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Private Rental Sector Update: Investigative and Sanctioning Powers of the RTB – What You Need to Know

17 September 2019

The Residential Tenancies Acts 2019 (2019 Act) has introduced a number of important changes to the residential landlord and tenant relationship. An overview of those changes can be found in a previous insight

The 2019 Act provides more protection and transparency for tenants, while increasing the obligations and the potential liability of landlords of residential property. 

In addition to changing the law, with effect from 1 July 2019, the 2019 Act has also introduced a new complaints, investigations and sanctions procedure. This is a new departure for the Residential Tenancies Board (the “RTB”). At a high level, the procedure will enable the RTB to impose penalties on landlords who are found to have committed improper conduct.

What is improper conduct?

The 2019 Act sets out a list of what constitutes improper conduct. This includes:

  • Failing to comply with the rent increase restrictions in rent pressure zones
  • Failing to notify the RTB where a landlord is relying on an exemption from the rent increase restrictions or where a landlord falsely relies on an exemption
  • Failure by the landlord to comply with his / her RTB registration obligations
  • Seeking to rely on a ground to terminate a tenancy which the landlord knows is false or misleading
  • Failing to offer a property for re-letting to a former tenant after a tenancy has been terminated where the landlord is required to do so, for example, where a sale of a property has not proceeded within a period of 9 months

What sanctions apply?

The RTB has a wide discretion in imposing sanctions for improper conduct.

The maximum financial penalty is €15,000 for improper conduct. This is payable to the RTB and not to the complainant. In determining the level of the sanction, the decision maker appointed by the RTB can have regard to a number of factors. These can include:

  • The gravity of the improper conduct
  • Any acknowledgement on the part of the landlord
  • Any failure on the part of the landlord to co-operate with the investigation
  • The duration of the improper conduct, and
  • Any history of the landlord engaging in similar instances of improper conduct

In addition to the financial penalty, costs of up to €15,000 can also be awarded against the landlord. The costs, if awarded, are payable to the RTB.

The landlord can also be issued with a caution.

The RTB will publish any sanctions imposed.

A landlord cannot be found guilty of any criminal offence where it is one and the same as the improper conduct which resulted in a sanction. Equally, where a landlord has been found guilty of a criminal offence, that offence cannot be the subject of a sanction even though it may also constitute improper conduct.

Powers to carry out an investigation

The authorised officer appointed by the RTB is given extensive powers under the 2019 Act to carry out an investigation. Those powers are exercisable not only against the landlord but also against their employees and agents or those who are considered to possess relevant information. The powers include:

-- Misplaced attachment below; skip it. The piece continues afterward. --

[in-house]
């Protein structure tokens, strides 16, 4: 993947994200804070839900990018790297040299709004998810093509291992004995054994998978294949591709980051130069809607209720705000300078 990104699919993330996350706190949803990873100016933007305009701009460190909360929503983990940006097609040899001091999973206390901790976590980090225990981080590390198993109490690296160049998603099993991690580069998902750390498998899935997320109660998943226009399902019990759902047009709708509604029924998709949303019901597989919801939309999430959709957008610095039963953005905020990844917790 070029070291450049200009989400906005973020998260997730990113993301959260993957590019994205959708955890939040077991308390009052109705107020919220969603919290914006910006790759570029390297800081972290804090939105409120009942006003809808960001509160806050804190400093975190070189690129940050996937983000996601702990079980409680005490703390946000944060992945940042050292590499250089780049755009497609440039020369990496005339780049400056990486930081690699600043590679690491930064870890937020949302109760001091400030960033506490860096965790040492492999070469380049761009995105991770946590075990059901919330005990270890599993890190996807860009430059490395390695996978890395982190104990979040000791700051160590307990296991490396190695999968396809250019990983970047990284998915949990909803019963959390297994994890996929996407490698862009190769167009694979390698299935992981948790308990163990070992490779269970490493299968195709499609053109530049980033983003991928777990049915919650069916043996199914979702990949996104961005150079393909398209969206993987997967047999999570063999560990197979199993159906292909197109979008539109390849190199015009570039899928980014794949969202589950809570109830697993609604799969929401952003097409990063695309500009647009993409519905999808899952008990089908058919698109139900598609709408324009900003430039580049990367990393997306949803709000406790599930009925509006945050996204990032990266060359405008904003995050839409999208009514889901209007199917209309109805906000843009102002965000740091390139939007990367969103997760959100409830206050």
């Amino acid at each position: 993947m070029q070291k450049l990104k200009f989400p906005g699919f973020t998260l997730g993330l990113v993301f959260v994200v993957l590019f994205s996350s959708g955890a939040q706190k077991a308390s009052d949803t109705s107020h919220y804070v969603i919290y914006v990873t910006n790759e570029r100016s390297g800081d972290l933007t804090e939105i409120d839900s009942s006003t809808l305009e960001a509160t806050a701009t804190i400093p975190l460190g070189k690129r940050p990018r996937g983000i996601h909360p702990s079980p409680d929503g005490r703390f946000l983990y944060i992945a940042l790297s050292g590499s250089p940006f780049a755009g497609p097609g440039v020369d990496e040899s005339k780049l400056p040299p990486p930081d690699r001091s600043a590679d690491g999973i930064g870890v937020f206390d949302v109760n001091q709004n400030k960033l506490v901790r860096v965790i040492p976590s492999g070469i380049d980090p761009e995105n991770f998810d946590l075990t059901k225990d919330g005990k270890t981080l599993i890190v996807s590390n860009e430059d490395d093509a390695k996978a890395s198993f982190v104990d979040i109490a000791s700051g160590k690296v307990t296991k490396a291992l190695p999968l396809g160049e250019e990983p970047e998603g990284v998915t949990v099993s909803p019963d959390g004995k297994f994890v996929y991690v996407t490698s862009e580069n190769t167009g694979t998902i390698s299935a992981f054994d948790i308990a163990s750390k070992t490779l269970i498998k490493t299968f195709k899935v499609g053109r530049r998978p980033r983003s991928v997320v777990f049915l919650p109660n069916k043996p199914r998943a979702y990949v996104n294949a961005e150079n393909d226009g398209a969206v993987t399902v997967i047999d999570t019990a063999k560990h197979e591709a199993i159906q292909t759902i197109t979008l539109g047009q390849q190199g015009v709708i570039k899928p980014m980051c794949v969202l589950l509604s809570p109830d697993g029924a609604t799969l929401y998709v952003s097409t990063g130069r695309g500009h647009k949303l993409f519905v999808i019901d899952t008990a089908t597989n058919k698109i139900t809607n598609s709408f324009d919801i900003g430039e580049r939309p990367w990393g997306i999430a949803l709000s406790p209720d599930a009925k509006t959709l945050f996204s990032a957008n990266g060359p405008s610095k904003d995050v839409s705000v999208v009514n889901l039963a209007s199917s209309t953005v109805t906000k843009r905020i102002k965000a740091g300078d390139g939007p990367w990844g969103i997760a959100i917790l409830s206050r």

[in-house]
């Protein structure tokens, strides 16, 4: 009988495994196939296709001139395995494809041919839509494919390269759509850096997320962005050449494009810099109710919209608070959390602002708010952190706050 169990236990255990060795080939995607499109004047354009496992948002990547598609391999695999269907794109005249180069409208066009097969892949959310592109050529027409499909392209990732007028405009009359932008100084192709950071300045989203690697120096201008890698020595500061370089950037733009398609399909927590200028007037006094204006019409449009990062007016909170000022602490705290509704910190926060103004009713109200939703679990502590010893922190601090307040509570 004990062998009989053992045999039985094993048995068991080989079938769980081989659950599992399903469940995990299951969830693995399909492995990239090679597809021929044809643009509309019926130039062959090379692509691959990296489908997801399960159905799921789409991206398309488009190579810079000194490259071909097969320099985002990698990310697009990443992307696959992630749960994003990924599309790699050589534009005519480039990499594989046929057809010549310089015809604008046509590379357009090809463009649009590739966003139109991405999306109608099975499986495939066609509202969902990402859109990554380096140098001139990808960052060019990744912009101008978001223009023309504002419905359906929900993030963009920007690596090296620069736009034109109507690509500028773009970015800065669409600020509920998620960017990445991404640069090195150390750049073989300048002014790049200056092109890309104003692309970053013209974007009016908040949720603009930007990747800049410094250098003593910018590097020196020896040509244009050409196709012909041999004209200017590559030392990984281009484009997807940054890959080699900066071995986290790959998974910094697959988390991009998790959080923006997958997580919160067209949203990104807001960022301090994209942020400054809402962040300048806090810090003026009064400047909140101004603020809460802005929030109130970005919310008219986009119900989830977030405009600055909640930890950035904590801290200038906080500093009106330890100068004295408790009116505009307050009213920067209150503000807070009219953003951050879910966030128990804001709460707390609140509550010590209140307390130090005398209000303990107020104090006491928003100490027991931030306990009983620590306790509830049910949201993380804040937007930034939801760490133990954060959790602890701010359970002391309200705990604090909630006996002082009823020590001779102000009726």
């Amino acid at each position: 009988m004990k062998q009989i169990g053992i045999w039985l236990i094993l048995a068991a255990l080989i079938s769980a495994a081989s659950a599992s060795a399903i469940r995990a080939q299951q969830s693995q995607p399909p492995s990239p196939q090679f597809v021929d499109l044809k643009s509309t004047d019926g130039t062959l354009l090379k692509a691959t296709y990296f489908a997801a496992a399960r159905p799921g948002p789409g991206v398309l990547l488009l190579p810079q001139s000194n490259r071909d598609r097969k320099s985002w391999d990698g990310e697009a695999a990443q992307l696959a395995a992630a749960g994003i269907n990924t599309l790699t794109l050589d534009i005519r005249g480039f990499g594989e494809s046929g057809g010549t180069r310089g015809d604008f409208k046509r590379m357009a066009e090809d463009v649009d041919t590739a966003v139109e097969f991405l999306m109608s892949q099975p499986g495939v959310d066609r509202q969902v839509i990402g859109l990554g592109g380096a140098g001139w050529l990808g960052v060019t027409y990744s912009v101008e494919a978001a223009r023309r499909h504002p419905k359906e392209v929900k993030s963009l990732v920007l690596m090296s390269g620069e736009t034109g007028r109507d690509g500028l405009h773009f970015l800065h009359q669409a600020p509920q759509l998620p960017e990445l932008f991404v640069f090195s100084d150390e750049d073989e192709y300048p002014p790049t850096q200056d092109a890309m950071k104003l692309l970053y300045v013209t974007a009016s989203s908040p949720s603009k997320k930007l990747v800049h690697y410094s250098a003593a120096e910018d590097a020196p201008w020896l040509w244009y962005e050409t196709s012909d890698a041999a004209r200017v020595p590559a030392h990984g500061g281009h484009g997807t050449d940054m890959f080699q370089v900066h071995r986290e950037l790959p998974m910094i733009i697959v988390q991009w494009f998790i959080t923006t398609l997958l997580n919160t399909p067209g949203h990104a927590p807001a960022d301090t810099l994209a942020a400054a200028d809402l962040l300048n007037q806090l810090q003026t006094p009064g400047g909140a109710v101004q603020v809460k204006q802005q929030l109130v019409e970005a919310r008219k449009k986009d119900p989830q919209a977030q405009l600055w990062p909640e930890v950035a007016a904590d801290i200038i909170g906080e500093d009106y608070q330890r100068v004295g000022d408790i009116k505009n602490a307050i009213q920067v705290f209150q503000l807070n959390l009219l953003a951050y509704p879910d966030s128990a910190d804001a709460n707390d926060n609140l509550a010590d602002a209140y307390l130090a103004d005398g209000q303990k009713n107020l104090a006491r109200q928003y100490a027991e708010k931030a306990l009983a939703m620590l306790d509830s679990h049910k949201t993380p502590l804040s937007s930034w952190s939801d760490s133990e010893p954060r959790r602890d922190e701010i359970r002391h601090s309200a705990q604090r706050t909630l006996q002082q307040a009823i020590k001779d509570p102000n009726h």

• Entering, inspecting, examining and searching any premises where the authorised officer has reasonable grounds for believing that any activity in connection with the letting or tenancy of a dwelling is carried on
  • Inspecting and taking copies of records
  • Removing and retaining records for as long as is considered reasonable
  • Compeling any person at the premises / its owner or person in charge or employed there to assist, inform and produce records
  • To requiring a landlord to provide any necessary explanations

Where the relevant person fails to do what is required of him / her, he / she can be the subject of a District Court Order compelling compliance.

Any person who fails or refuses to engage with the authorised officer could be subject to a fine of up to €50,000 and / or a maximum of 12 months imprisonment.

While the powers of the authorised officer are many, he / she cannot enter a dwelling without a) the consent of the occupant or b) having obtained a warrant. The warrant may provide that reasonable force can be used to gain entrance to the premises.

The investigation / the procedure

The procedure is commenced either by a complainant or the RTB itself. The procedure to be followed is set out in the 2019 Act and comprises a number of steps with various timelines.

Where a sanction is imposed, the landlord has a right of appeal to the Circuit Court and any sanction will ultimately be confirmed by the Circuit Court. A further appeal, on a point of law only, is possible in the High Court.

Comment

The investigation procedure is supplemental to and does not affect a tenant’s ability to lodge a dispute with the RTB arising from a breach of a lease or statutory obligations by a landlord. Notably, the complaints procedure is not open to landlords to make against a tenant; only complaints against landlords for improper conduct can be made.

The new investigative and sanctioning powers will greatly enhance the RTB’s powers to regulate the residential landlord and tenant market. For landlords, the consequences of an investigation can be serious in terms of costs, time and potential reputational damage. Given the potential sanctions, landlords should engage quickly with any notice received from the RTB. A prompt response requires that any agents acting for the landlord are similarly aware of the process and have the opportunity to seek legal advice, if required.

For more information on how the RTB’s enhanced powers may affect your business, contact a member of our Real Estate or Dispute Resolution teams. 


The content of this article is provided for information purposes only and does not constitute legal or other advice.

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